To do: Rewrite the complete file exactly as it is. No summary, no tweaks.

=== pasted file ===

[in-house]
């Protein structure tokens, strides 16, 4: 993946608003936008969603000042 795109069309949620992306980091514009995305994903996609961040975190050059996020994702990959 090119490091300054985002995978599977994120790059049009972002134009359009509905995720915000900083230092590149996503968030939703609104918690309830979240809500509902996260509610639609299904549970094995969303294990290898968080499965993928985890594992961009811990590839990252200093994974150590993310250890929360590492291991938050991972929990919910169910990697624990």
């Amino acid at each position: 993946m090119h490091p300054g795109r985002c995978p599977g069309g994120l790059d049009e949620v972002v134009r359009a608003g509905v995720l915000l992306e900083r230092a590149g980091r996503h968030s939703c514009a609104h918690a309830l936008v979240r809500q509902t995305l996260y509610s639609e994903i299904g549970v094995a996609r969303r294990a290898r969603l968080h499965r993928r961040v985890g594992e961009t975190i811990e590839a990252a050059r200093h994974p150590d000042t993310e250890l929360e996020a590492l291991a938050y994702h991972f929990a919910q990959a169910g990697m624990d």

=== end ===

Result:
[in-house]
């Protein structure tokens, strides 16, 4: 993946608003936008969603000042 795109069309949620992306980091514009995305994903996609961040975190050059996020994702990959 090119490091300054985002995978599977994120790059049009972002134009359009509905995720915000900083230092590149996503968030939703609104918690309830979240809500509902996260509610639609299904549970094995969303294990290898968080499965993928985890594992961009811990590839990252200093994974150590993310250890929360590492291991938050991972929990919910169910990697624990």
């Amino acid at each position: 993946m090119h490091p300054g795109r985002c995978p599977g069309g994120l790059d049009e949620v972002v134009r359009a608003g509905v995720l915000l992306e900083r230092a590149g980091r996503h968030s939703c514009a609104h918690a309830l936008v979240r809500q509902t995305l996260y509610s639609e994903i299904g549970v094995a996609r969303r294990a290898r969603l968080h499965r993928r961040v985890g594992e961009t975190i811990e590839a990252a050059r200093h994974p150590d000042t993310e250890l929360e996020a590492l291991a938050y994702h991972f929990a919910q990959a169910g990697m624990d």